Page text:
Newsflash: You can’t block content on the Internet.
The news will be breaking shortly, so you might as well read about it here first. Late in the day on Tuesday afternoon, I helped in filing the first application requesting the CRTC to authorize Canadian carriers to block internet content.
This won’t work. You can get ISPs to block two website addresses, but they can’t block the content.
The CRTC aren’t technically able to block the content. You can put up temporary measures like the Great Firewall of China and India’s ban of Blogger, but these are only stop-gaps and make work projects.
I’m not in any way supporting the hate speech, I’m saying that it isn’t technically feasible to block content on the Internet.
You “get this garbage off of the internet” by going after the offender, not by trying to keep people in Canada from viewing it.
This is a huge make work project that has ABSOLUTELY no technical chance of doing anything effective.
As you mention in your post, all anyone has to do to access this content is use a foreign owned and controlled ISP.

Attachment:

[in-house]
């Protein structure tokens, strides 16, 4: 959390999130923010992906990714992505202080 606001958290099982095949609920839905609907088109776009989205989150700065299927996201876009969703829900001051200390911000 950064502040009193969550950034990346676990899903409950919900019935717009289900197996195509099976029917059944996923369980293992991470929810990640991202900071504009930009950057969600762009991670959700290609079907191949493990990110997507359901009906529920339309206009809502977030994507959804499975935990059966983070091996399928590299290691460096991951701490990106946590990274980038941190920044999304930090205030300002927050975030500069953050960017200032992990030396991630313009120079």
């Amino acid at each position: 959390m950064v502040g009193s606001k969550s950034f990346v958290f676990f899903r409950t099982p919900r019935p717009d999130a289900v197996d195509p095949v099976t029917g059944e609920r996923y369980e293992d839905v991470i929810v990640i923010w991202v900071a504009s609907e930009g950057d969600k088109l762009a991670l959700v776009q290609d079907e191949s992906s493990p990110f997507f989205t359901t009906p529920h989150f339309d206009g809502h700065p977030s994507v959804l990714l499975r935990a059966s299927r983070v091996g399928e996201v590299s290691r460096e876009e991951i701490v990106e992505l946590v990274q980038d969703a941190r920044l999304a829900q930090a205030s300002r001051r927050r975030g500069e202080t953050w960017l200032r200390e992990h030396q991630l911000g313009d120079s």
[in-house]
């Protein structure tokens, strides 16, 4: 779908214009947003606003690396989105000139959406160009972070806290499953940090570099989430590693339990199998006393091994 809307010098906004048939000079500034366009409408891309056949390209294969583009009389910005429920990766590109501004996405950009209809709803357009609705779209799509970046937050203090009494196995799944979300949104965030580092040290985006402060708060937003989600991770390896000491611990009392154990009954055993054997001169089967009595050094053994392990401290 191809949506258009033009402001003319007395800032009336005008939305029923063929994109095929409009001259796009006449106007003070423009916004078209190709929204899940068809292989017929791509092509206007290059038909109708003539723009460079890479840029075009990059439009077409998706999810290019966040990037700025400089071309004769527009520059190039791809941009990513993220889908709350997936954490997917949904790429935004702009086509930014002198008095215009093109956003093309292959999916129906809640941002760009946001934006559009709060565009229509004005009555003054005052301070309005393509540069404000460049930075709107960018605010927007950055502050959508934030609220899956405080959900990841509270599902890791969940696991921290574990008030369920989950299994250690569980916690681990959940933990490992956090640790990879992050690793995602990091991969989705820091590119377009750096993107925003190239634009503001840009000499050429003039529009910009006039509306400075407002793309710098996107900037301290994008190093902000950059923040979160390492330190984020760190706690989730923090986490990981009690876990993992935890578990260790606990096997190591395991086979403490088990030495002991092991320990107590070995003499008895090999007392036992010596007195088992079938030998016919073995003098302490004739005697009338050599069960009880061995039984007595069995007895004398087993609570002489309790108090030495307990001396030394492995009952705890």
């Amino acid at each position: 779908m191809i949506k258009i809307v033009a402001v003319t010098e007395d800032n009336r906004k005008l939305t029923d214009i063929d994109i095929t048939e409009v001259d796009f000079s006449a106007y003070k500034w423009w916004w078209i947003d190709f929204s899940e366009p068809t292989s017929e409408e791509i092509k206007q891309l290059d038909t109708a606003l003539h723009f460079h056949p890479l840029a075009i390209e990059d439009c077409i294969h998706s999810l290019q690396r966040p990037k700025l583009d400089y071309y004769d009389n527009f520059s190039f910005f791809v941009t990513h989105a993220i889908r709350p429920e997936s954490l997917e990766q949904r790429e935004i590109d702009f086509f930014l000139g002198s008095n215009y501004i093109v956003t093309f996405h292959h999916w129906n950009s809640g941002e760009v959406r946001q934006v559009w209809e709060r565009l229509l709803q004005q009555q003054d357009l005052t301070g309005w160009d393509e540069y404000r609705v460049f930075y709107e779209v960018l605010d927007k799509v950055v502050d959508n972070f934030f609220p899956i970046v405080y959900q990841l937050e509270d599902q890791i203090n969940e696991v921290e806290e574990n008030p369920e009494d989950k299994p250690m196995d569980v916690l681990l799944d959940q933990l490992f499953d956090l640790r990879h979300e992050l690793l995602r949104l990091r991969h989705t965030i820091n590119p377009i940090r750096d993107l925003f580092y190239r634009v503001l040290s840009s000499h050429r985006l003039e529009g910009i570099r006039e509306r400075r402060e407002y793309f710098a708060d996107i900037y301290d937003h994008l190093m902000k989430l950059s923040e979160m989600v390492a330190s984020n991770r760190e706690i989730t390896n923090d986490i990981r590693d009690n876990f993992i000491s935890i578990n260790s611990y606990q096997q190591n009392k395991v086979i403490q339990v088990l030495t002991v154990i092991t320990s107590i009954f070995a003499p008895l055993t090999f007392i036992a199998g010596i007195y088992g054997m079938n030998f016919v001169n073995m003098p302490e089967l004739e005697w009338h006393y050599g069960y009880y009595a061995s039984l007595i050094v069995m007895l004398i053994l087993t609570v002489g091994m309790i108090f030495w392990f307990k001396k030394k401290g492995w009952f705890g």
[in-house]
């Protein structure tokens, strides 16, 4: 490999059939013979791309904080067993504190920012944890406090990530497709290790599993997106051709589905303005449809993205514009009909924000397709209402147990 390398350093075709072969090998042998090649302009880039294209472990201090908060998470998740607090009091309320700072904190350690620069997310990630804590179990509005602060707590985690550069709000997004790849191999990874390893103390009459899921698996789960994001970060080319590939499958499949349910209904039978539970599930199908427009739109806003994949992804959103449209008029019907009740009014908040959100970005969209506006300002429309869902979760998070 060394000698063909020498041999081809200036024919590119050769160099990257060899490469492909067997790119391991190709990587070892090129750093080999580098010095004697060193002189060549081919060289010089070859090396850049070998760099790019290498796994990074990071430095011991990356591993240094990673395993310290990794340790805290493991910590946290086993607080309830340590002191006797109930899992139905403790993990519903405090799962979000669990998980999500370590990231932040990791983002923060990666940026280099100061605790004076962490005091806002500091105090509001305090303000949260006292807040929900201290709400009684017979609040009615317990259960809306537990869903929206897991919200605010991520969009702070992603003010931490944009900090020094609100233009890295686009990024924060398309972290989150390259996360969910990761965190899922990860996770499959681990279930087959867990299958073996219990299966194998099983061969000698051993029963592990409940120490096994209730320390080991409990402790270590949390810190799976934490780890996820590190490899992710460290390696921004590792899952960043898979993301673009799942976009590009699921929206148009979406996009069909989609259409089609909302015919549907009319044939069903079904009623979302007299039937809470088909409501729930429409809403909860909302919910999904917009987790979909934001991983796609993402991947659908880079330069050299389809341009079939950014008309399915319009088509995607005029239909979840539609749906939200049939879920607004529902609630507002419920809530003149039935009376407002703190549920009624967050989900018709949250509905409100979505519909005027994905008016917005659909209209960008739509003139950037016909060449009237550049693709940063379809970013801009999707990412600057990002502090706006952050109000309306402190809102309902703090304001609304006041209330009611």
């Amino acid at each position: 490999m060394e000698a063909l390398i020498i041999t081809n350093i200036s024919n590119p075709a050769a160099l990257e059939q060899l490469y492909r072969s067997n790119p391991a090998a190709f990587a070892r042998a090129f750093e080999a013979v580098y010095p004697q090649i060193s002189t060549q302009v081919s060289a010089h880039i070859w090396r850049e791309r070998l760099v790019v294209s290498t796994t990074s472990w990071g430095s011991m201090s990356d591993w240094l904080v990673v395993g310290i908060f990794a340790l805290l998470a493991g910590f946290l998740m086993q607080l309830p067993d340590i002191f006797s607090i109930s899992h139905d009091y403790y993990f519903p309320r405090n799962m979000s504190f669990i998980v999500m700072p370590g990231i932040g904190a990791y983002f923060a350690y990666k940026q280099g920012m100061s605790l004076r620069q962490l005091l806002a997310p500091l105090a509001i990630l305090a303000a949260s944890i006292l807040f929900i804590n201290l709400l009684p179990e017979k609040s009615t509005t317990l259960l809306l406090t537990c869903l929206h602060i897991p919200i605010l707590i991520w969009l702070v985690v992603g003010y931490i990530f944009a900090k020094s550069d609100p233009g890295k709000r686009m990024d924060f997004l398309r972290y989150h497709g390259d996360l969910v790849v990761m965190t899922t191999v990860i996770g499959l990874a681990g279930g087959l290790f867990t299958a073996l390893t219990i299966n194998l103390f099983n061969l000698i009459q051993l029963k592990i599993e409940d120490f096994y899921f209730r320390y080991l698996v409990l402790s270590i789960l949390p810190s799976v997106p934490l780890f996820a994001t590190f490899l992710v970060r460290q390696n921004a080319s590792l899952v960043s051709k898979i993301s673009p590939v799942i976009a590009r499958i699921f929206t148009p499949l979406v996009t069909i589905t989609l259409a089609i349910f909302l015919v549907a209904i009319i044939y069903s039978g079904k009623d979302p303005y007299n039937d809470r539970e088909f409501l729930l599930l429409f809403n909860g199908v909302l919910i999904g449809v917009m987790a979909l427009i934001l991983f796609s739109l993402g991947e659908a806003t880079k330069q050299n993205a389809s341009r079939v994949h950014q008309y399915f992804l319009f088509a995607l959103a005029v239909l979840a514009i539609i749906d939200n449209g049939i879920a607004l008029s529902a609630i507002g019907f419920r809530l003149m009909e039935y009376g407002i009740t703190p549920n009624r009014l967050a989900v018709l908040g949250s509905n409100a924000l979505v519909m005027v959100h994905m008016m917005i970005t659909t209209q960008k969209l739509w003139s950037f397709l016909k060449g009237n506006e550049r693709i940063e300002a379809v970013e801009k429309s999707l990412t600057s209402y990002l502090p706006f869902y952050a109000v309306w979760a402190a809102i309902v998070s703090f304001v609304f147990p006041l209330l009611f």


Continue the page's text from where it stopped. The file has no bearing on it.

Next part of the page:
Technically, all they would have to do is use a foreign proxy, of which there are numerous free ones available.
ALL THEY HAVE TO DO TO GET PAST THIS IS DO A SEARCH IN GOOGLE AND LOOK AT THE CACHED PAGE.
Here is a cached version of a previous post on your blog: http://18.104.22.168/search?q=cache:JD-Ub32DgAsJ:mhgoldberg.com/blog/2006/08/protect-customers.html+%22If+customers+aren%27t+willing+to+pay+the+cost+for+higher+network+availability,+how+do+we+fund+the+shortfall%3F%22&hl=en&gl=ca&ct=clnk&cd=2
The CRTC could ban ISPs from displaying your blog, and anyone with rudimentary technical knowledge (ie: how to click on a link in a Google search result) can still access it.
If they can’t find it on Google, they can still find it on the Wayback Internet Archive.
And these aren’t even the websites / programs that are designed to circumvent Internet censorship.
And there is nothing the CRTC can do about it.
Please do something EFFECTIVE and go after the owners/ISPs of the two US based websites. Getting rid of the content at the source is the only means to attack problems like this.
Government censorship of the Internet doesn’t work on websites hosted out of their borders.
- >> Mark Glaser at PBS MediaShift has hands-down the best write-up on this story.
- >> Alex Saunders reminds us that it’s about “hate” not “net neutrality”.
- >> Michael Geist doesn’t draw a conclusion but there are some good comments.
- >> J. LeRoy thinks this is a slippery slope, and Mark Goldberg has no comment on the technical limitations of his request.
- >> Bill White, the blogger who started all this is enjoying the attention and commenting on how this has drawn 76,000 visitors to his website who would have otherwise never have known about this.